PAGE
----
1) People put out a lot of COVID-19 virus in the little drops of saliva everyone makes talking, for two days BEFORE they feel sick.  This is the major way COVID-19 is spread.  Doctors call this phenomenon  pre-symptomatic viral shedding.

Turns out, the duration of pre-symptomatic viral shedding is a very big deal when it comes to how easily viruses spread, since people generally don’t go out a lot, and mingle, after they feel sick.   But they sure do, before.

Most viruses shed pre-symptomatically for 12 to 24 hours.   COVID-19 – more like 2-3 days.

2) The COVID-19 virus itself is a beast.  People shed a lot of it.  And it survives for considerable periods of time in both in the air, and also on surfaces.

WHY DO WE SOCIALLY DISTANCE – and why 6 FEET?

Social distancing isn’t anything new – when you know that you are sick with a cough and a fever you go lie down  – and if you can – you don’t go into work, and most people stay away from you.  And if friends or family are helping you, they try not to get too close – and you tell him to wash their hands.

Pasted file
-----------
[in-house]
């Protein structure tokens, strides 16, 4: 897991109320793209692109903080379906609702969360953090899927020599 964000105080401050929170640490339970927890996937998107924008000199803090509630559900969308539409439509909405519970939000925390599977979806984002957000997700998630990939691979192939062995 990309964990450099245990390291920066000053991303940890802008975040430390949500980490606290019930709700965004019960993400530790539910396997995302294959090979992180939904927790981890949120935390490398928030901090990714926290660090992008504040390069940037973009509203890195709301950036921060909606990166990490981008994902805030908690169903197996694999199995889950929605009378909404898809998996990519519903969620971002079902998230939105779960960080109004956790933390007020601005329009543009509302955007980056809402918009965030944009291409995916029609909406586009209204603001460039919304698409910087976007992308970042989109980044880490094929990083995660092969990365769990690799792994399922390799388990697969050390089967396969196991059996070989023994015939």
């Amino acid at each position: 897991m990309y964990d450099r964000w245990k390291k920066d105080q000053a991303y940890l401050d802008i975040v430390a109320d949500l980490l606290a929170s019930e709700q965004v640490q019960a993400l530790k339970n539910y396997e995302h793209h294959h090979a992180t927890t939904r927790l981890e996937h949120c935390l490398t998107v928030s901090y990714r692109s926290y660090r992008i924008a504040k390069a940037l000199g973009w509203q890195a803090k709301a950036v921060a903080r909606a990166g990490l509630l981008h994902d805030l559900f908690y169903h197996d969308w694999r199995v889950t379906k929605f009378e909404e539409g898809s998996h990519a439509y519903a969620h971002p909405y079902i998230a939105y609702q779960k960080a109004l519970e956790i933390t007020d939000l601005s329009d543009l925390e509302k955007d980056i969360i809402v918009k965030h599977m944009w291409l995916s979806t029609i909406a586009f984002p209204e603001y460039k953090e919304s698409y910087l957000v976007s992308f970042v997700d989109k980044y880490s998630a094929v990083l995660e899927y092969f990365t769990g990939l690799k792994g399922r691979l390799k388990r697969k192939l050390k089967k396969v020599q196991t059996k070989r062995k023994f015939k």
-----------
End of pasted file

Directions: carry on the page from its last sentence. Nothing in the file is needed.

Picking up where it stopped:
This isn’t rocket science.

Until there is a vaccine, and artificial herd immunity, we must assume that everyone we meet could be infectious for COVID-19.

Remember!  COVID-19 is mostly spread by tiny droplets of saliva when we talk, as well as coughing and sneezing.   Unless someone is yelling or singing or coughing or sneezing – the droplets from talking don’t travel more than about six feet.

DO MASKS ACTUALLY WORK?

They’re much better than nothing.  A recent (04/20/2020) systematic review of the literature: https://www.ncbi.nlm.nih.gov/pmc/articles/PMC7191274/  confirmed the obvious – masks lower infection rates by trapping the bigger, wetter droplets.  They don’t do much for the smaller droplets – there are plenty enough of those, too –  they’re the ones that travel up to six feet – but in previous viral outbreaks the folks who wore masks more often got fewer infections.

Protection wasn’t perfect, but wearing a mask helped.

There’s a reason why everyone working in an operating room always wears a mask.  And washes their hands before touching anything.  They don’t want to catch anything – or give the patient anything.